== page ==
Last week I had a dream of a night out with Monty Don – if only it had been just him and me. Unfortunately I was joined by 1,999 others. The venue was full to the rafters, which should be no surprise really. I, along with as many as 2.7 million others, look forward to watching Gardeners’ World each week from March to October. The episodes I enjoy the most are the ones featuring Monty, his garden and his dogs.
My sister, a close friend and I arrived at the venue with enough time to have a pre-show drink, and discuss Monty as though we were life-long friends of his. We wondered whether he would bring any of his dogs along, but reluctantly dismissed this as a ridiculous idea. We speculated on how big his garden, Longmeadow, is and realised we’d never seen an aerial view of it. Then it was time to take our seats and enjoy the show.
Monty entered the stage to enthusiastic clapping, cheers and wolf whistles. He wasted no time in letting us down gently about the dogs – they would not be making an appearance in person, but there would be photos and he would talk about them. He showed us a photo of his new puppy Ned, taken the previous day. Monty had left his office for a few minutes to fetch a cup of coffee. He returned to find Ned lying innocently among confetti – his ripped up papers. He told us Ned is the naughtiest puppy he’s ever owned but is too adorable to be cross with for long.
We were then treated to aerial views of Longmeadow – it looks vast – it spans 2 acres. I’m not good at imagining what one acre looks like, never mind 2, but apparently it’s roughly equivalent to 32 tennis courts. My back garden is, I would think, around the size of one (tennis court that is). Monty dispelled any thoughts that he and his wife manage the garden themselves now. What with his book writing, programmes on gardens around the world and the laborious process involved in filming Gardeners’ World, there simply isn’t time. However he does enjoy getting his hands dirty in the garden when he can, and considers it essential for his mental health. Having suffered bouts of depression over the years he also works to support others with mental health problems.
Monty took us on a journey, showing us photos of the garden spanning over 30 years, starting with an overgrown field, which he and his wife developed into the Longmeadow garden we see today. When they started out they had very little money, so everything had to be done gradually – they were simultaneously renovating the condemned house and the garden. He told us of an occasion when he’d been under strict instructions to spend no more than £200 at a tree sale. He was shocked to find that at the end of his spending spree he had racked up over £1k. He had some explaining to do when he got home and had to hastily take out loans to cover the cheque he’d written. He used the ‘F’ word several times while telling this tale – not something you will ever hear on Gardeners’ World!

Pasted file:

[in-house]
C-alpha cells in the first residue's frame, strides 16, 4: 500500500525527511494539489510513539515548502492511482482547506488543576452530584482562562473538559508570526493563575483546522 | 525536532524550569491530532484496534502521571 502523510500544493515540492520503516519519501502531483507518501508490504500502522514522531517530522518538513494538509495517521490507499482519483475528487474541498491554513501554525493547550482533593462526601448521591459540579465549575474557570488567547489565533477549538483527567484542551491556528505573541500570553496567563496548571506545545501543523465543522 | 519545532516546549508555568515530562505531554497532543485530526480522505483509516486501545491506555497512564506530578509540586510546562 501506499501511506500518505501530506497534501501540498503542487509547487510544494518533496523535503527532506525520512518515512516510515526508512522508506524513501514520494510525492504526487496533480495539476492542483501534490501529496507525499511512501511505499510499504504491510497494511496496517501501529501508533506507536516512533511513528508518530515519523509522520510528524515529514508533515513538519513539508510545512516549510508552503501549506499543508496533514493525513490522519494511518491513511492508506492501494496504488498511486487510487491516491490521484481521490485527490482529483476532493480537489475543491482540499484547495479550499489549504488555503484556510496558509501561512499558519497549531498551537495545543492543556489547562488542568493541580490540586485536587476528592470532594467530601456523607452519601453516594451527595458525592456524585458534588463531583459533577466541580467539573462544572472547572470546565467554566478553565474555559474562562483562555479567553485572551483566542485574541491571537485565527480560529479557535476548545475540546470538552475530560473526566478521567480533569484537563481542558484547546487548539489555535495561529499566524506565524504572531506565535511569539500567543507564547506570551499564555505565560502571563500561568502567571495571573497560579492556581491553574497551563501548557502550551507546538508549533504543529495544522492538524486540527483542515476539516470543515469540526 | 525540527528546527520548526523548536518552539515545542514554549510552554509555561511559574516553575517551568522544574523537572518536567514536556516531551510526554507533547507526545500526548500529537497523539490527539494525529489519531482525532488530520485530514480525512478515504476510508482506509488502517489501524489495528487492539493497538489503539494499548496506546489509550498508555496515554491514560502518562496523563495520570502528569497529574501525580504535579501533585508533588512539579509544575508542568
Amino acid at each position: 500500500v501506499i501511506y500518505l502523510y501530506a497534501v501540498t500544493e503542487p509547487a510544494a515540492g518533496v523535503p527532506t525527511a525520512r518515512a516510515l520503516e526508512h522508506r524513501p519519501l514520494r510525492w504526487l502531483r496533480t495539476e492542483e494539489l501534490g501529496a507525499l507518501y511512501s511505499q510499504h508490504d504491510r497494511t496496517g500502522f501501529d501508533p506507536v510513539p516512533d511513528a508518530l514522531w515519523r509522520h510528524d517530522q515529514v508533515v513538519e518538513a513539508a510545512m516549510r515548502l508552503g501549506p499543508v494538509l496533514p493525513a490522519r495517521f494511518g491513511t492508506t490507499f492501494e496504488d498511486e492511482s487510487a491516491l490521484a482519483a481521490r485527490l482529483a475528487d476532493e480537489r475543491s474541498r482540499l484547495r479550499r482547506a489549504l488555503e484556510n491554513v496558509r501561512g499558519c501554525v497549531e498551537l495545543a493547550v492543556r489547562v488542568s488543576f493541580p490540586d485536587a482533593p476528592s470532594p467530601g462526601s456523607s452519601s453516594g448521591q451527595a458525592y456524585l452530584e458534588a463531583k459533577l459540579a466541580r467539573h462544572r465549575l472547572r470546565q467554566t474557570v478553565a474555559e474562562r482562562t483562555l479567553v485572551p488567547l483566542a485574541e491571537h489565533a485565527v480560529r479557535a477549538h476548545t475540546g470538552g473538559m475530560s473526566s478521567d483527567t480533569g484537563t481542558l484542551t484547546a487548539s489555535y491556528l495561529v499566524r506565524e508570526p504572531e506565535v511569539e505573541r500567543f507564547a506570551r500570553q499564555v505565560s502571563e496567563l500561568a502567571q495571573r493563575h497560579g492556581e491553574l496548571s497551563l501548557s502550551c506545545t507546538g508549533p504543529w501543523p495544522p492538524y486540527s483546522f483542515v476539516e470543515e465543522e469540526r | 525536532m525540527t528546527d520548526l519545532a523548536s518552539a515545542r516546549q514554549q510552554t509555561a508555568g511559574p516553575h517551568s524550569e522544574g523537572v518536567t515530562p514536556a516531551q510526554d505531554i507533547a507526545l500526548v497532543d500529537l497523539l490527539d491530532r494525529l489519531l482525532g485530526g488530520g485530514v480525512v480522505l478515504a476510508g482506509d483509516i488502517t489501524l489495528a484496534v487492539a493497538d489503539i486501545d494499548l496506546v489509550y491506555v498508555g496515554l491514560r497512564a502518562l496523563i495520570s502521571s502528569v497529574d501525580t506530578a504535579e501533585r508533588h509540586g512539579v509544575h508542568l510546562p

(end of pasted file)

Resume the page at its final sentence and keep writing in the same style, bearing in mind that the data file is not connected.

Before moving on to his dogs, he told us about the £10 pony he bought his children – at that price he should have known something would be wrong with it – it kicked and bit, so was unsuitable for the children to ride. However it gave them years of entertainment because it would fart loudly for minutes at a time, and as a bonus provided manure for the garden.
Even if you don’t follow Gardeners’ World you were probably aware of the death of Monty’s beloved Golden Retriever, Nigel in 2020 – it was international news. He told us that while Nigel wasn’t the most intelligent of dogs, it was soon recognised he had a talent for working on TV. He frequently upstaged Monty and became a celebrity in his own right. On one occasion the Gardeners’ World Director insisted on numerous takes to ensure that as Monty looked upwards to the camera, Nigel did too. This was eventually achieved with the help of a tennis ball. Monty has created a topiary version of Nigel – he used Yew because it can live for over a thousand years.
Three of Monty’s dogs appear on the programme now. Like Nigel, Nellie and little Ned are Golden Retrievers and get on well together. Patti, the tiny Yorkshire Terrier, is ‘top dog’. Monty described her as resembling a large bumble bee who hates getting wet – his daughter bought her from a nail bar believing her to be a Poodle!
Monty spoke engagingly for 2 hours without faltering, making us laugh at regular intervals – I did shed a tear when he spoke about losing Nigel though. He left the stage to rapturous applause and ear piercing whistles. The evening went by in a flash. In case it’s not obvious, I loved every second of it!